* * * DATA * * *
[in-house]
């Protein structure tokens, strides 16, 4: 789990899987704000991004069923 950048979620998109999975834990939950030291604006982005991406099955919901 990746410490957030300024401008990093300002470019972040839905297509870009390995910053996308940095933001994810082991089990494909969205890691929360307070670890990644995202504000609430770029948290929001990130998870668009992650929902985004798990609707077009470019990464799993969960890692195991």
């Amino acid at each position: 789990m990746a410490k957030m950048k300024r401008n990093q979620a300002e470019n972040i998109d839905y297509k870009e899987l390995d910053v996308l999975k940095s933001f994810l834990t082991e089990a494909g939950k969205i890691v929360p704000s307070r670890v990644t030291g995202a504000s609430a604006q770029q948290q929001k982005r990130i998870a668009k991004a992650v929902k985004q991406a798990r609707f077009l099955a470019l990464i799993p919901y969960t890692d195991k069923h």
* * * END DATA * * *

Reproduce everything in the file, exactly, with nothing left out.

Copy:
[in-house]
């Protein structure tokens, strides 16, 4: 789990899987704000991004069923 950048979620998109999975834990939950030291604006982005991406099955919901 990746410490957030300024401008990093300002470019972040839905297509870009390995910053996308940095933001994810082991089990494909969205890691929360307070670890990644995202504000609430770029948290929001990130998870668009992650929902985004798990609707077009470019990464799993969960890692195991």
């Amino acid at each position: 789990m990746a410490k957030m950048k300024r401008n990093q979620a300002e470019n972040i998109d839905y297509k870009e899987l390995d910053v996308l999975k940095s933001f994810l834990t082991e089990a494909g939950k969205i890691v929360p704000s307070r670890v990644t030291g995202a504000s609430a604006q770029q948290q929001k982005r990130i998870a668009k991004a992650v929902k985004q991406a798990r609707f077009l099955a470019l990464i799993p919901y969960t890692d195991k069923h």